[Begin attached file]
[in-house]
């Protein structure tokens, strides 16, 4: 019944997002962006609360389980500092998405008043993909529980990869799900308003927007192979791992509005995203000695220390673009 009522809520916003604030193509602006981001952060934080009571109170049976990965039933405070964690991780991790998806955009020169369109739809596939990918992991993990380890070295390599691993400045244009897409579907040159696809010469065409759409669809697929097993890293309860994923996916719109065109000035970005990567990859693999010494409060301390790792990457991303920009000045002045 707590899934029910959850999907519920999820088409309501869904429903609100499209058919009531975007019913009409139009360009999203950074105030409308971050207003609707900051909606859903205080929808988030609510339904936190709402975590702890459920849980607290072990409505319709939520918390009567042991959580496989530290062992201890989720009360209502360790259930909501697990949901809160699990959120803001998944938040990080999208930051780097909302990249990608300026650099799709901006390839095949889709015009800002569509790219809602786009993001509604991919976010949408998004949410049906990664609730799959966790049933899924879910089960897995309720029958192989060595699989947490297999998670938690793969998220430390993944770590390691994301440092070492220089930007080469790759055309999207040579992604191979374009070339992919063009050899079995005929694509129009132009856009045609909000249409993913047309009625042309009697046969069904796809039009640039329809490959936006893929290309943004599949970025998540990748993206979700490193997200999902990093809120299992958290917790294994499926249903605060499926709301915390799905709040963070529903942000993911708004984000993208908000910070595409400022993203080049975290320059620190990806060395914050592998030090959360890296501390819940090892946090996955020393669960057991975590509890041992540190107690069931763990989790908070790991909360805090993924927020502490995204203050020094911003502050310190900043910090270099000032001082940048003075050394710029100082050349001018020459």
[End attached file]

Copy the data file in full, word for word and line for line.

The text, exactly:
[in-house]
């Protein structure tokens, strides 16, 4: 019944997002962006609360389980500092998405008043993909529980990869799900308003927007192979791992509005995203000695220390673009 009522809520916003604030193509602006981001952060934080009571109170049976990965039933405070964690991780991790998806955009020169369109739809596939990918992991993990380890070295390599691993400045244009897409579907040159696809010469065409759409669809697929097993890293309860994923996916719109065109000035970005990567990859693999010494409060301390790792990457991303920009000045002045 707590899934029910959850999907519920999820088409309501869904429903609100499209058919009531975007019913009409139009360009999203950074105030409308971050207003609707900051909606859903205080929808988030609510339904936190709402975590702890459920849980607290072990409505319709939520918390009567042991959580496989530290062992201890989720009360209502360790259930909501697990949901809160699990959120803001998944938040990080999208930051780097909302990249990608300026650099799709901006390839095949889709015009800002569509790219809602786009993001509604991919976010949408998004949410049906990664609730799959966790049933899924879910089960897995309720029958192989060595699989947490297999998670938690793969998220430390993944770590390691994301440092070492220089930007080469790759055309999207040579992604191979374009070339992919063009050899079995005929694509129009132009856009045609909000249409993913047309009625042309009697046969069904796809039009640039329809490959936006893929290309943004599949970025998540990748993206979700490193997200999902990093809120299992958290917790294994499926249903605060499926709301915390799905709040963070529903942000993911708004984000993208908000910070595409400022993203080049975290320059620190990806060395914050592998030090959360890296501390819940090892946090996955020393669960057991975590509890041992540190107690069931763990989790908070790991909360805090993924927020502490995204203050020094911003502050310190900043910090270099000032001082940048003075050394710029100082050349001018020459």